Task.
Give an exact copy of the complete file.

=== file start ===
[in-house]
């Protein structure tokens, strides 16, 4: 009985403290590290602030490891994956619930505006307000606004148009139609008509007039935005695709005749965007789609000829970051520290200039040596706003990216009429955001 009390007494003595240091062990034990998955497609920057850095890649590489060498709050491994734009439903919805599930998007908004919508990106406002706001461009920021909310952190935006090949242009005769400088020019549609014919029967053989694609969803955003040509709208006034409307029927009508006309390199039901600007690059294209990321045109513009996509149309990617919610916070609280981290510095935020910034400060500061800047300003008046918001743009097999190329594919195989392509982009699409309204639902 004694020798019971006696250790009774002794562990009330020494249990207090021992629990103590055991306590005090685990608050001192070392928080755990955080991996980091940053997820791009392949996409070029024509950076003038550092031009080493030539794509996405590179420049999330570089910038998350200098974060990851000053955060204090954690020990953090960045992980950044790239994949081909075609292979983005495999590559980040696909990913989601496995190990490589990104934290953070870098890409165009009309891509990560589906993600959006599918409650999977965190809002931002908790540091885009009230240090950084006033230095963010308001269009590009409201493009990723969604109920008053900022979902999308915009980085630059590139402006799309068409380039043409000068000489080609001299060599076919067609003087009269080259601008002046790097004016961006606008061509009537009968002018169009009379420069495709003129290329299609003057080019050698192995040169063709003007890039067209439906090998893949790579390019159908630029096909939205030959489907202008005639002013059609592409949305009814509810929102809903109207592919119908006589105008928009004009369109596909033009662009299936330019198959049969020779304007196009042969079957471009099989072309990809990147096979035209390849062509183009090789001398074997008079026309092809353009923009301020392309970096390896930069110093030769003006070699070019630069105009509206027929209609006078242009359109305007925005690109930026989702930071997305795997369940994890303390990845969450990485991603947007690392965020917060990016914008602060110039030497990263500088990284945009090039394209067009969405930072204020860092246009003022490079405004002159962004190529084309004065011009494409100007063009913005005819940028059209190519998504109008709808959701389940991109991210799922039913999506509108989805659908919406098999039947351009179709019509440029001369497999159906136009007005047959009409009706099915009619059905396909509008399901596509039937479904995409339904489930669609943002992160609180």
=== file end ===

[in-house]
């Protein structure tokens, strides 16, 4: 009985403290590290602030490891994956619930505006307000606004148009139609008509007039935005695709005749965007789609000829970051520290200039040596706003990216009429955001 009390007494003595240091062990034990998955497609920057850095890649590489060498709050491994734009439903919805599930998007908004919508990106406002706001461009920021909310952190935006090949242009005769400088020019549609014919029967053989694609969803955003040509709208006034409307029927009508006309390199039901600007690059294209990321045109513009996509149309990617919610916070609280981290510095935020910034400060500061800047300003008046918001743009097999190329594919195989392509982009699409309204639902 004694020798019971006696250790009774002794562990009330020494249990207090021992629990103590055991306590005090685990608050001192070392928080755990955080991996980091940053997820791009392949996409070029024509950076003038550092031009080493030539794509996405590179420049999330570089910038998350200098974060990851000053955060204090954690020990953090960045992980950044790239994949081909075609292979983005495999590559980040696909990913989601496995190990490589990104934290953070870098890409165009009309891509990560589906993600959006599918409650999977965190809002931002908790540091885009009230240090950084006033230095963010308001269009590009409201493009990723969604109920008053900022979902999308915009980085630059590139402006799309068409380039043409000068000489080609001299060599076919067609003087009269080259601008002046790097004016961006606008061509009537009968002018169009009379420069495709003129290329299609003057080019050698192995040169063709003007890039067209439906090998893949790579390019159908630029096909939205030959489907202008005639002013059609592409949305009814509810929102809903109207592919119908006589105008928009004009369109596909033009662009299936330019198959049969020779304007196009042969079957471009099989072309990809990147096979035209390849062509183009090789001398074997008079026309092809353009923009301020392309970096390896930069110093030769003006070699070019630069105009509206027929209609006078242009359109305007925005690109930026989702930071997305795997369940994890303390990845969450990485991603947007690392965020917060990016914008602060110039030497990263500088990284945009090039394209067009969405930072204020860092246009003022490079405004002159962004190529084309004065011009494409100007063009913005005819940028059209190519998504109008709808959701389940991109991210799922039913999506509108989805659908919406098999039947351009179709019509440029001369497999159906136009007005047959009409009706099915009619059905396909509008399901596509039937479904995409339904489930669609943002992160609180």